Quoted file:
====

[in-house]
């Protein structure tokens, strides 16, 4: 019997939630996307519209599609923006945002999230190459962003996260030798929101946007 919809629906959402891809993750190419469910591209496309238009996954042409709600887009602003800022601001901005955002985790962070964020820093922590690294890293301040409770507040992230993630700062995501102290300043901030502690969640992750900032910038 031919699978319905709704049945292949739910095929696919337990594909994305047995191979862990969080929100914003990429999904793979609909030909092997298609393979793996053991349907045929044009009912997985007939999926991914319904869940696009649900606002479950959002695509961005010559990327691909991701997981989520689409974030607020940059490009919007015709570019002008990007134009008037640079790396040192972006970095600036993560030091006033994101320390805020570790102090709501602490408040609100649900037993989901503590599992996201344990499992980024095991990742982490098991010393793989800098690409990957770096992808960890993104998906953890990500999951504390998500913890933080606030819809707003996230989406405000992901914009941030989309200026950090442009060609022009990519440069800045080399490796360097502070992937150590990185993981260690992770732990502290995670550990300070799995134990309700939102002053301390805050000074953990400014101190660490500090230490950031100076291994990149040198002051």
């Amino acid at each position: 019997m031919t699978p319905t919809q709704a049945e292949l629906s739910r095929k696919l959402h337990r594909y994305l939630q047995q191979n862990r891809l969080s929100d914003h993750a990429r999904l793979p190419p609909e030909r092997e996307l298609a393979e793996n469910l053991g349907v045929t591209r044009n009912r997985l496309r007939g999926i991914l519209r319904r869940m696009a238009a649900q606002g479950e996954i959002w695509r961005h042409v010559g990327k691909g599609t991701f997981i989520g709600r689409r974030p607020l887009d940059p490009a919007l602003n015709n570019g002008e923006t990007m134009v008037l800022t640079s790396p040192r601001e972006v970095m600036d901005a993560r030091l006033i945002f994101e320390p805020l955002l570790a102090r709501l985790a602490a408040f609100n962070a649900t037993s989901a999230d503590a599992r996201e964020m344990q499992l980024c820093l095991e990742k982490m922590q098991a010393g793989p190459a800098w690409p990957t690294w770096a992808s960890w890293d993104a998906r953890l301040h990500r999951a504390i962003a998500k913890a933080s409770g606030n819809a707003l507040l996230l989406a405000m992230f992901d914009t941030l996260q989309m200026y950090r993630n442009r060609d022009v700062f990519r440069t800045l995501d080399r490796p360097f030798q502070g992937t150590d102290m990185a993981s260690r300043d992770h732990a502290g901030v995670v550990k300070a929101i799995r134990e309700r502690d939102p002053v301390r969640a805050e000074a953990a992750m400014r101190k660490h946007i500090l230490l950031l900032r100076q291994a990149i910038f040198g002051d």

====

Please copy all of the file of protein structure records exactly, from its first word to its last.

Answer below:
[in-house]
């Protein structure tokens, strides 16, 4: 019997939630996307519209599609923006945002999230190459962003996260030798929101946007 919809629906959402891809993750190419469910591209496309238009996954042409709600887009602003800022601001901005955002985790962070964020820093922590690294890293301040409770507040992230993630700062995501102290300043901030502690969640992750900032910038 031919699978319905709704049945292949739910095929696919337990594909994305047995191979862990969080929100914003990429999904793979609909030909092997298609393979793996053991349907045929044009009912997985007939999926991914319904869940696009649900606002479950959002695509961005010559990327691909991701997981989520689409974030607020940059490009919007015709570019002008990007134009008037640079790396040192972006970095600036993560030091006033994101320390805020570790102090709501602490408040609100649900037993989901503590599992996201344990499992980024095991990742982490098991010393793989800098690409990957770096992808960890993104998906953890990500999951504390998500913890933080606030819809707003996230989406405000992901914009941030989309200026950090442009060609022009990519440069800045080399490796360097502070992937150590990185993981260690992770732990502290995670550990300070799995134990309700939102002053301390805050000074953990400014101190660490500090230490950031100076291994990149040198002051």
């Amino acid at each position: 019997m031919t699978p319905t919809q709704a049945e292949l629906s739910r095929k696919l959402h337990r594909y994305l939630q047995q191979n862990r891809l969080s929100d914003h993750a990429r999904l793979p190419p609909e030909r092997e996307l298609a393979e793996n469910l053991g349907v045929t591209r044009n009912r997985l496309r007939g999926i991914l519209r319904r869940m696009a238009a649900q606002g479950e996954i959002w695509r961005h042409v010559g990327k691909g599609t991701f997981i989520g709600r689409r974030p607020l887009d940059p490009a919007l602003n015709n570019g002008e923006t990007m134009v008037l800022t640079s790396p040192r601001e972006v970095m600036d901005a993560r030091l006033i945002f994101e320390p805020l955002l570790a102090r709501l985790a602490a408040f609100n962070a649900t037993s989901a999230d503590a599992r996201e964020m344990q499992l980024c820093l095991e990742k982490m922590q098991a010393g793989p190459a800098w690409p990957t690294w770096a992808s960890w890293d993104a998906r953890l301040h990500r999951a504390i962003a998500k913890a933080s409770g606030n819809a707003l507040l996230l989406a405000m992230f992901d914009t941030l996260q989309m200026y950090r993630n442009r060609d022009v700062f990519r440069t800045l995501d080399r490796p360097f030798q502070g992937t150590d102290m990185a993981s260690r300043d992770h732990a502290g901030v995670v550990k300070a929101i799995r134990e309700r502690d939102p002053v301390r969640a805050e000074a953990a992750m400014r101190k660490h946007i500090l230490l950031l900032r100076q291994a990149i910038f040198g002051d």